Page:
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The art fair is held at iPreciation Gallery.

Tay Bak Chiang's Silence is Golden (acrylic and pigments on canvas).

Delia Prvacki's Miner's series bowl.

Portable but never a commodity

Portable Art Week provides an art-buying opportunity for the entry-level collector.
Oct 2, 2015 5:50 AM

REJOICE art lovers, for art just got more affordable. With anything from S$1,000 to S$8,000 in your pocket, a piece from Singaporean artists such as April Ng, Boo Sze Yang, Delia Prvacki and Jeremy Sharma could soon be hanging on your walls.

Portable Art Week, a group exhibition at iPreciation Gallery, provides an art-buying opportunity for the entry-level collector. With a diverse array of works on display, including watercolour and ink on paper, paintings, ceramics, photography, sculptural objects and new media, Portable Art Week touts itself as a friendly platform for young and new collectors to get up close with Singapore contemporary art. While you won't get a Lichtenstein or Ai Weiwei at that price, you might just get hooked on the art-buying habit.

"In general, people think of the gallery with a bit of fear - most do not know what they will encounter, what questions to ask, and what about the price?" says Helina Chan, managing director of iPreciation Gallery in Singapore. "We hope people will think of fine art as an alternative to year-end presents, with this (event) being a great opportunity for younger people to visit our gallery, look at art and not feel intimidated to buy works of fine art."

This concept is not new, with the Affordable Art Fair paving the way several years ago.

Market voices on:

"There were a few new art fairs on the scene last year, some of which did not return this year, as well as commercial art businesses have been forced to evolve with the times and business models have changed," observes Alan Koh, marketing manager (Autumn edition) and Fair director (Spring edition) of the Affordable Art Fair in Singapore, which launched six years ago in this market.

"But despite market trends changing and causing some volatility recently, we are also seeing evidence of resilience. In the face of these adjustments, Singapore shows that there is still a real demand from first-time art buyers and budding collectors."

While volatility is typically tied to changes in the economic environment, Mr Koh remains optimistic, noting that 50 per cent of visitors to the May edition were visiting for the first time. "It demonstrates that Singapore has a thirst for contemporary art and there is continued interest from new potential collectors," he says.

Ms Chan echoes the optimism. "A lot of us buy watches and expensive shoes, but if we as gallerists can provide something that is entry point, maybe this would change their minds."

She also invests in the careers of up-and-coming artists through such exhibitions, offering them a consistent platform to showcase and sell their work.

"Most artists overseas have a following," she explains, emphasising the importance for the younger generation to be able to access and engage with art, and through this, cultivate a love for this genre.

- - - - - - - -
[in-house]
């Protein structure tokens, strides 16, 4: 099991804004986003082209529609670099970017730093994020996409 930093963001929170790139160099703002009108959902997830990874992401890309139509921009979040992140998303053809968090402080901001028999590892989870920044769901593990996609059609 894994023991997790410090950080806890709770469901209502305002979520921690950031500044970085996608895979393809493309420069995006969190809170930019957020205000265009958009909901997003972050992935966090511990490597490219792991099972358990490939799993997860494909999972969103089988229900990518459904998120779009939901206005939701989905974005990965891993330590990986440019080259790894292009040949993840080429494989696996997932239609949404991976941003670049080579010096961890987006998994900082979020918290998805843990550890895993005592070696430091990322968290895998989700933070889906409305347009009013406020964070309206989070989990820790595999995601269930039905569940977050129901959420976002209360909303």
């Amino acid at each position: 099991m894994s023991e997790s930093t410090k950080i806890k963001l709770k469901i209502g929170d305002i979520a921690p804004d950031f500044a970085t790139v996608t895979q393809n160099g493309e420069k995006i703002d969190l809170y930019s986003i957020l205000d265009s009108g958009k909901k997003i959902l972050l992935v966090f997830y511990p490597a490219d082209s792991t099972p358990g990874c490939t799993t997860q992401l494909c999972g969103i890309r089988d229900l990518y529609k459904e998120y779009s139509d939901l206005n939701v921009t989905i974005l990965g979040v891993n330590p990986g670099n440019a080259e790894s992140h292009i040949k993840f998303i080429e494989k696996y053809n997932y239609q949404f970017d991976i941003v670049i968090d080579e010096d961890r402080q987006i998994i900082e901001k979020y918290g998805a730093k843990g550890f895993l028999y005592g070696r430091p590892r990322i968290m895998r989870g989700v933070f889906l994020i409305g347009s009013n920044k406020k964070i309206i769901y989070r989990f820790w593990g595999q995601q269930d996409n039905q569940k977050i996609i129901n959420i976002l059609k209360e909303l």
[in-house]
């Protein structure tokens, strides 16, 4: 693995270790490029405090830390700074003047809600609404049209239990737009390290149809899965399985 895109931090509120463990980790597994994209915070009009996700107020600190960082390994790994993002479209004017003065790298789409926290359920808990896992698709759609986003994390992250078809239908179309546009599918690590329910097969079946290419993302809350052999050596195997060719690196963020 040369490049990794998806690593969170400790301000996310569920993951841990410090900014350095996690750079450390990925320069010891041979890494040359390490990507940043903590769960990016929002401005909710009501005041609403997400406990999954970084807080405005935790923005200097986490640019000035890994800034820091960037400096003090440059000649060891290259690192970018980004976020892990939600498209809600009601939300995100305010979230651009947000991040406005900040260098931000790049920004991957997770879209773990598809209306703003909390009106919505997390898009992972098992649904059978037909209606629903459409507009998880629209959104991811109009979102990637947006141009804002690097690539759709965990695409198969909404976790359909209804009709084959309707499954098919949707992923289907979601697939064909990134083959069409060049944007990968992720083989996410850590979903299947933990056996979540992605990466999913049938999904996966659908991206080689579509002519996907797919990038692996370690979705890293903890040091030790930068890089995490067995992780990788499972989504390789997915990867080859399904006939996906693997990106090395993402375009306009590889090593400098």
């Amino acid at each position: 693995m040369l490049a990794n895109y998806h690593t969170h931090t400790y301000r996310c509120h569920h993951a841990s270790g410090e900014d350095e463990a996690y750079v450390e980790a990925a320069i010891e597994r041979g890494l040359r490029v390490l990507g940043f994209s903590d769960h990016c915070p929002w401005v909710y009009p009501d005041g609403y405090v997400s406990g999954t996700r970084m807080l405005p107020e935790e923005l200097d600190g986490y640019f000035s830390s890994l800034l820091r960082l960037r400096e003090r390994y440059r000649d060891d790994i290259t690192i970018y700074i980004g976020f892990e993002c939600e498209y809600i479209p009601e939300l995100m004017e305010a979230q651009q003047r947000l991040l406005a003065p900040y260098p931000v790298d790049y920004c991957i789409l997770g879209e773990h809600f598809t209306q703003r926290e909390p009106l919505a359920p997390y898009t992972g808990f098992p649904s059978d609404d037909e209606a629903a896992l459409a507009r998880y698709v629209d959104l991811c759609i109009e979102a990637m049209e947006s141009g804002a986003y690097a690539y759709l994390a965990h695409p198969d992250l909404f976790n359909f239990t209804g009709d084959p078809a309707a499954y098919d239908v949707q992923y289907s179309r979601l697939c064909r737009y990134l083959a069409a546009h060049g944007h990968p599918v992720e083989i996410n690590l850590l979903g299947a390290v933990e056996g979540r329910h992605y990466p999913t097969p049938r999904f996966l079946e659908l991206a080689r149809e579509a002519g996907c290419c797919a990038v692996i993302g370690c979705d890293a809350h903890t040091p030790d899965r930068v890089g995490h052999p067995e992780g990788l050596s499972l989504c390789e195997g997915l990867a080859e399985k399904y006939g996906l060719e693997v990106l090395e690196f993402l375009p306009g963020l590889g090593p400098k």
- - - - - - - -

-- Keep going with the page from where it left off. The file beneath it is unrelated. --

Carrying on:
Artists welcome these developments in the artist-gallery collector ecosystem. Tay Bak Chiang, a painter and artist in this exhibition, says: "Portable Art Week is such an interesting concept. Before this, I had never done such small pieces of work." He re-imagines nature motifs, with six to eight works done especially for this exhibition.

But is art becoming too much of a commodity? With this, battle lines are drawn: speculators and investors that trade for the promise of appreciated value, to the chagrin of artists, who believe that art is not a product to be traded like a commodity, but an investment of human capital and an expression of our cultural heritage.

There are certainly artists that make art as a commodity - Andy Warhol, the Father of Pop Art, for instance, who saw the brilliance in exploiting art and commercialism for profit.

And then there are others who see art serving a greater purpose beyond the bottom line. "Art will never be a commodity. I like the idea of presenting parts of history of artists through the years, and not because I want to capitalise on it to make money. For me, art-making is my life," says artist and sculptor Delia Prvacki.

Wang Ruobing, another artist in this exhibition, says thoughtfully: "Art can be a commodity in economic terms." After all, people purchase art through the exchange of money. "But for me, art is for sharing. It is a good opportunity to share art with others."

No matter which camp you belong to, the advice remains the same: Invest in pieces that you love. Buying lesser known and new artists is not going to bankrupt you, but neither will it make you a billionaire overnight. "Ten years down the road, the handbag might not be there, but that piece of culture in the original work remains," Ms Chan muses.

Portable Art Week runs at iPreciation Gallery from Oct 2 to 10